The council’s executive will be asked to approve a series of measures to meet the currently projected shortfall for 2020/21 at a special meeting on Thursday, August 20.
The coronavirus pandemic has required councils across the country to adapt and deliver their services in a different way with increased demands having resulted in significant additional expenditure. At the same time, council income streams have been affected by the lockdown and the impact on the local economy.
COVID has presented opportunities for adopting new ways of working and making greater use of digital technology. For example staff who normally work in the office are continuing to work remotely from home, which has resulted in a saving in utility costs across council buildings.
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Recommendations to the executive include not filling vacant posts, delaying the purchase of some new equipment and simplifying how the council delivers new programmes.
Additional funding has been provided to Cherwell District Council by the government, which has been extremely welcome. However, this has not matched the projected additional expenditure and loss of income for local authorities.
As a result the council is having to deal with a £3.5 million shortfall on the 2020/21 budget that was originally set in February. The council is able to deal with £1.2m of this with the use of reserves – leaving £2.3m to be made in savings.
Cllr Tony Ilott, Cherwell District Council’s lead member for financial management and governance, said: “Our overall aim has been to minimise the impact on our frontline services, to continue our work to protect the most vulnerable in Cherwell’s communities, and to support our district’s recovery from COVID.
“Councils have played a hugely important role in providing crucial services throughout the pandemic - they have done whatever it takes and shown real commitment to the communities they serve. We are proud of Cherwell District Council’s role in the local response and of each individual member of staff for their contribution.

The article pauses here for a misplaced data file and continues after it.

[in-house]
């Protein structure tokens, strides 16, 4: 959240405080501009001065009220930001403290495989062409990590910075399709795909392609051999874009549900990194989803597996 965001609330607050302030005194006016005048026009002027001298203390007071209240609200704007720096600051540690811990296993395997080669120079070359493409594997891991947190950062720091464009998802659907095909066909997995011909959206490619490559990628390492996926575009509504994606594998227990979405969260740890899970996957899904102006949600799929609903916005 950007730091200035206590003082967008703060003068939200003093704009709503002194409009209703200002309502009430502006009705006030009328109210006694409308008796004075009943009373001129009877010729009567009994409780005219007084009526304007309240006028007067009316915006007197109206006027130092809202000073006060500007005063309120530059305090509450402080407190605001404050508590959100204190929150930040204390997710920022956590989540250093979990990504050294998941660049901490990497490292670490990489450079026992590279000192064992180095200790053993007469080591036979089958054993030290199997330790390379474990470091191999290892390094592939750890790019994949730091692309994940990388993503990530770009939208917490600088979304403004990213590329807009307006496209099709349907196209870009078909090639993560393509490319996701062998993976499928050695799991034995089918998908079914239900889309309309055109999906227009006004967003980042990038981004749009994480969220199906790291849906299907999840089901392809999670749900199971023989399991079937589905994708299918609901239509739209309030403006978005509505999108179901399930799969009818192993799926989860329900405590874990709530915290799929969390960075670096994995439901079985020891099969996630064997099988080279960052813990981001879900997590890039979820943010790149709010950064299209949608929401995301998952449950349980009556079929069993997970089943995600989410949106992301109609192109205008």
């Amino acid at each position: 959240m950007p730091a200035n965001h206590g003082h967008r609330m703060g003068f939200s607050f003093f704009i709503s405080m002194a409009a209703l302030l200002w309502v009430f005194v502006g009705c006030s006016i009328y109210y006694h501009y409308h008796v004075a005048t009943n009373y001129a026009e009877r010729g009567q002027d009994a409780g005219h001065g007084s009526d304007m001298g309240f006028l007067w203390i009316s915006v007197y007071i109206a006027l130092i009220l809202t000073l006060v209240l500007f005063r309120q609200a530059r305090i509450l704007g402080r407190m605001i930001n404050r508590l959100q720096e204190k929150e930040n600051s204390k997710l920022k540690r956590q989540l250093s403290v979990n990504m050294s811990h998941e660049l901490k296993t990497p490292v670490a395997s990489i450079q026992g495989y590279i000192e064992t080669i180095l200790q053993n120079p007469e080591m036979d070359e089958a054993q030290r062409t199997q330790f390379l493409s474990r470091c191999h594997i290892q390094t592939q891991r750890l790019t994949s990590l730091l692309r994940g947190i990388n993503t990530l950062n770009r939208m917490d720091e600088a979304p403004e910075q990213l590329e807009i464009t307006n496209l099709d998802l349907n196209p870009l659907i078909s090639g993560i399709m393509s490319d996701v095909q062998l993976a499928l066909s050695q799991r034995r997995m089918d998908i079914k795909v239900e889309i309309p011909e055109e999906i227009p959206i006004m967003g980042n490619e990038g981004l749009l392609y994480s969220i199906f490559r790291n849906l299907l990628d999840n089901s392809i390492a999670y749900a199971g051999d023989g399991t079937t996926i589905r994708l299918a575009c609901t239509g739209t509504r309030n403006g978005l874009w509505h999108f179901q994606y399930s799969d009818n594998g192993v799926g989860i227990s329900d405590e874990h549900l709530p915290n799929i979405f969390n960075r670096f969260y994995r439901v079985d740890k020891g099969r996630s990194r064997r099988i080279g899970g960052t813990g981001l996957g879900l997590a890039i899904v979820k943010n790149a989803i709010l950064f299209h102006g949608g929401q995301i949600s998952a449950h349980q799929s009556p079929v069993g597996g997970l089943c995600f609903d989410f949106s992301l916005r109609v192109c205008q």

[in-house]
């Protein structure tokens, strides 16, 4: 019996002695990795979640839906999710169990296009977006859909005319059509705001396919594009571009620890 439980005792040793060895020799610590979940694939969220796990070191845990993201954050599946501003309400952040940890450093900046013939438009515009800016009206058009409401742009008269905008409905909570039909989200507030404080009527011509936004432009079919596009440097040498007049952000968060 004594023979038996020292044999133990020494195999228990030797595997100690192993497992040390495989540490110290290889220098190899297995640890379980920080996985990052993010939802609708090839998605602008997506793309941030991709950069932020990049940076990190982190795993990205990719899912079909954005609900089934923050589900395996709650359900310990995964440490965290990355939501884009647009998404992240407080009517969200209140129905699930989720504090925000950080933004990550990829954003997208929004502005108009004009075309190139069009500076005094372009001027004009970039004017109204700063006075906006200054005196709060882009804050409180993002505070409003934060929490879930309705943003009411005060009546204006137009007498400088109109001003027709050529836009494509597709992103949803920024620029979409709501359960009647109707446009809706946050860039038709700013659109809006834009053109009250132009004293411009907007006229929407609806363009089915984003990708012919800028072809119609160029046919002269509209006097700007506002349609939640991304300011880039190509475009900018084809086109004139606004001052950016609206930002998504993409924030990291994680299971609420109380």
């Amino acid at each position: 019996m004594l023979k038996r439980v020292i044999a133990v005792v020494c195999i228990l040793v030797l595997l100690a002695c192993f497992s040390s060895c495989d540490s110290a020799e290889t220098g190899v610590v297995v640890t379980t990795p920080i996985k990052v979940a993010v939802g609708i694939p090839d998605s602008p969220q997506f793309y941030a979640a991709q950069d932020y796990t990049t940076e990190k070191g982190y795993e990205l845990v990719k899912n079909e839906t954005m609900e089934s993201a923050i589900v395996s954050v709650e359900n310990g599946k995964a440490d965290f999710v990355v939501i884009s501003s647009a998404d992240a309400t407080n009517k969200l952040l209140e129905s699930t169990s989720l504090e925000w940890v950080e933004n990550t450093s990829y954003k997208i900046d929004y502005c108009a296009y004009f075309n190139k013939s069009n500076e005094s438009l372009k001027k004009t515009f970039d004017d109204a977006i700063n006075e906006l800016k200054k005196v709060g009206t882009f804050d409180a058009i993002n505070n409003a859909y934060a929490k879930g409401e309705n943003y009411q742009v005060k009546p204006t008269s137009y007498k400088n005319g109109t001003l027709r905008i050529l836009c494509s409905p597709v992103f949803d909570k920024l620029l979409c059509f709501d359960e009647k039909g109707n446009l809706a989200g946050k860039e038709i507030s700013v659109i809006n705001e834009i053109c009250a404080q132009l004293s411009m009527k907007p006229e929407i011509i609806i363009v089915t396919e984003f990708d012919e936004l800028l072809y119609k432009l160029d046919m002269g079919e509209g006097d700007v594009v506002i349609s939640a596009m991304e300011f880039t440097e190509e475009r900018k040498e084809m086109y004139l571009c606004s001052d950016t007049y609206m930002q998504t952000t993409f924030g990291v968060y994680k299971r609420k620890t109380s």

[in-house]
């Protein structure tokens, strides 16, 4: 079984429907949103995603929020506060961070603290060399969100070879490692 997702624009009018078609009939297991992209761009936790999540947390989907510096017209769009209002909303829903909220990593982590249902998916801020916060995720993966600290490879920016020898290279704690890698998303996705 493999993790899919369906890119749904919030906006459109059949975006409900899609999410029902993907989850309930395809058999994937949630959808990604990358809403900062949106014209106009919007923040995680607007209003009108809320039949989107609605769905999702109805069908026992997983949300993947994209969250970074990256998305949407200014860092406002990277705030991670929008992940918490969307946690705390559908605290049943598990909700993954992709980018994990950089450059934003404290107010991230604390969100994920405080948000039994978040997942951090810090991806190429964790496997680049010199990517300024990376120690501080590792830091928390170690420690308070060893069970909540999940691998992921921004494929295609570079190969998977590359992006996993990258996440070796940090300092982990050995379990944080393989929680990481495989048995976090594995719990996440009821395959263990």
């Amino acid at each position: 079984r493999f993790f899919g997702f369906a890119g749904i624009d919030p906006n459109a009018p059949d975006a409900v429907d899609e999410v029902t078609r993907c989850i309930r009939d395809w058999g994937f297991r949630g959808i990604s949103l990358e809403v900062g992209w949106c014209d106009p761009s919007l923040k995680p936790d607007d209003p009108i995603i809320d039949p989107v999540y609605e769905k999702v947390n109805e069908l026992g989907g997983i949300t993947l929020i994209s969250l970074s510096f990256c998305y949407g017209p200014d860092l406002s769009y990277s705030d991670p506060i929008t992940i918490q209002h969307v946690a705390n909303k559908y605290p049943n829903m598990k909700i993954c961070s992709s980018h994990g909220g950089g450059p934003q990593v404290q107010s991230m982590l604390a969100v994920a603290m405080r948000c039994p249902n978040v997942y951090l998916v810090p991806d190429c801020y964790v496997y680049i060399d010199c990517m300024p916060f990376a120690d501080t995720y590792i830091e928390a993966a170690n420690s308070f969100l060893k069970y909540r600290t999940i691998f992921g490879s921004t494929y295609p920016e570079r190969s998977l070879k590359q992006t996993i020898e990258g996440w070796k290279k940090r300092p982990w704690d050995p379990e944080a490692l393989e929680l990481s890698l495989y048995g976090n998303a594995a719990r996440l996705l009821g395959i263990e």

“The situation we have faced in 2020 has required us to make swift changes to meet new demands. We are particularly proud of our role in quickly helping rough sleepers off the streets and into safe accommodation, ensuring kerbside waste and recycling collections have continued and distributing important Government grant money to local businesses.
“Additional funding has been provided from central government to help councils with the financial impact of COVID-19, which has been extremely welcome. However, as is the case with other councils across England, this does not cover all of our costs.
“COVID has provided real opportunities for adopting new ways of working and we do need to capture the lessons and build on them.
“Throughout the pandemic, councils have worked around the clocks on a daily basis for their communities. We will continue to work with partner councils across England to lobby the Chancellor for further funding.”
Savings proposed to contribute towards the 2020/21 saving of £2.3m include:
Approximately £800,000 is proposed to be saved by not filling all current staff vacancies across the council during the remainder of 2020/21
Around £70,000 can be saved as a result of staff working from home/remote working instead in the office
A total of £472,000 can be saved as a result of lower borrowing costs and lower interest rates compared to those anticipated when the 2020/21 budget was set in February
An increase in income of £30,000 following an expansion of the bulky waste service.
A total of £50,000 can be saved as a result of local elections being postponed last May